Connecting with the Groundswell and Transforming Your Company

Hello everyone!

Now I’m sure those of you following along are expecting a review of the next chapter ‘talking with the groundswell’ of Groundswell: Winning in a world transformed by social technologies by Charlene Li and Josh Bernoff (available for purchase here). But I like to live a little crazy, so we’re jumping ahead and looking at a chapter focusing on how connecting with the groundswell can transform your company. A little random? Maybe, but what’s life without a little randomness?

Are you familiar with Dove’s Campaign for Real Beauty videos? I’d be surprised if you weren’t. The viral videos have exploded in popularity. The first video, titled ‘Evolution’ was distributed across sites like YouTube and drove double the amount of traffic to their website than the 30-second SuperBowl ad. That SuperBowl ad, by the way, cost Dove $2.5 million dollars. Distributing the ‘Evolution’ video cost the company nothing, and earned them advertisement’s highest awards in Cannes (Benoff & Li, 2011).

Source: Dove Evolution. Retrieved from here

But for a large company where traditional grand messages and marketing plans are meticulously planned and coordinated over months, how did they transform into a company that embraces the groundswell? Authors Bernoff and Li note ways companies can connect with the groundswell and transform a company. Become a company with its finger on what pulse of what consumers want, and become better listeners. Listening you say? Didn’t your previous article talk about listening? Why yes it did, and it’s available here. See, it’s all connected.

There are three essential elements to transforming a company from traditional marketing and customer support to one that is led by, and engages with the groundswell to achieve objectives.

1. Take it step by step – shifting a company culture mentally to embrace and engage with the groundswell can take time. You want to create a mini-groundswell within the company and use opportunities to adjust concepts and perceptions of people to how things should work. (Bernoff & Li, 2011). Letting go of some control isn’t an easy win for companies halted by tradition. Look for shortcomings in current programs and apply groundswell thinking to solve problems,displaying the impacts of small successes can gain support for a groundswell initiative.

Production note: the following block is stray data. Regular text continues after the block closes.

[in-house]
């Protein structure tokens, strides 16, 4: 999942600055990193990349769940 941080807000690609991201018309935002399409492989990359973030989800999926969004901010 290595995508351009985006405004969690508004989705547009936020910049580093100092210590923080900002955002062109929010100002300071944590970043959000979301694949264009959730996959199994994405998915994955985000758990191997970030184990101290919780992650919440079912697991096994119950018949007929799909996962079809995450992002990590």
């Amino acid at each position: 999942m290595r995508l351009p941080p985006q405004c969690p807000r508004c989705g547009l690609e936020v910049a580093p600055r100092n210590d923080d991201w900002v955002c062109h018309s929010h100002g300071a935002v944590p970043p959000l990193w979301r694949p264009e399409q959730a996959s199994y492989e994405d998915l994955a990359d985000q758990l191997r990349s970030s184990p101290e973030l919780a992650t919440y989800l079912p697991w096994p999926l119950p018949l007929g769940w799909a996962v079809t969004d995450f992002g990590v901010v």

2. Lead in a natural progression – Stepping-stones of transformation should lead to more steps,and companies should have visions and plans for how these steps interact and build into an overall strategy of groundswell thinking. Have a vision of the kind of conversation you want with your customers, what message to convey to those who want to interact. Launch internal blogs, social networks etc. to demonstrate benefits and develop plans and visions on how it can integrate with consumers and outside parties.

3. Have executive support – One person only has so much political power within an organization. But ideas and changes that have top support are able to gain larger support for change. Build leaders into the plan for transformation, and educate the executives (Bernoff & Li, 2011). Tools such as the Social Technographics Profile (there’s a blog about that too! Located here) and research can demonstrate that the consumer base is eager to engage and sell upper management on groundswell thinking. Sharing a vision with persuasive and planning skills can help get top management support. And since they usually control funding and change processes, you want them on your side.

So are you a groundswell thinking champion? You could be the right person to run a groundswell strategy initiative. Passion for relationships with customers can be a first-step catalyst to start transforming. Customers can now organize in the groundswell, and having your company embrace the change can lead to the breakdown of once siloed functions and result in integrated approaches for marketing and customer communication.

Are we at a time where the transformation to embrace the groundswell is almost inevitable? Can ignoring it become too much of a risk as technology and communication of the groundswell increases daily? I want to hear your thoughts!

Thanks,

Taylor

References:

Bernoff, J., & Li, C. (2011). Groundswell: Winning in a world transformed by social technologies. Boston, MA: Harvard.

Featured Image: Digital transformation…(February 24, 2015). Retrieved from here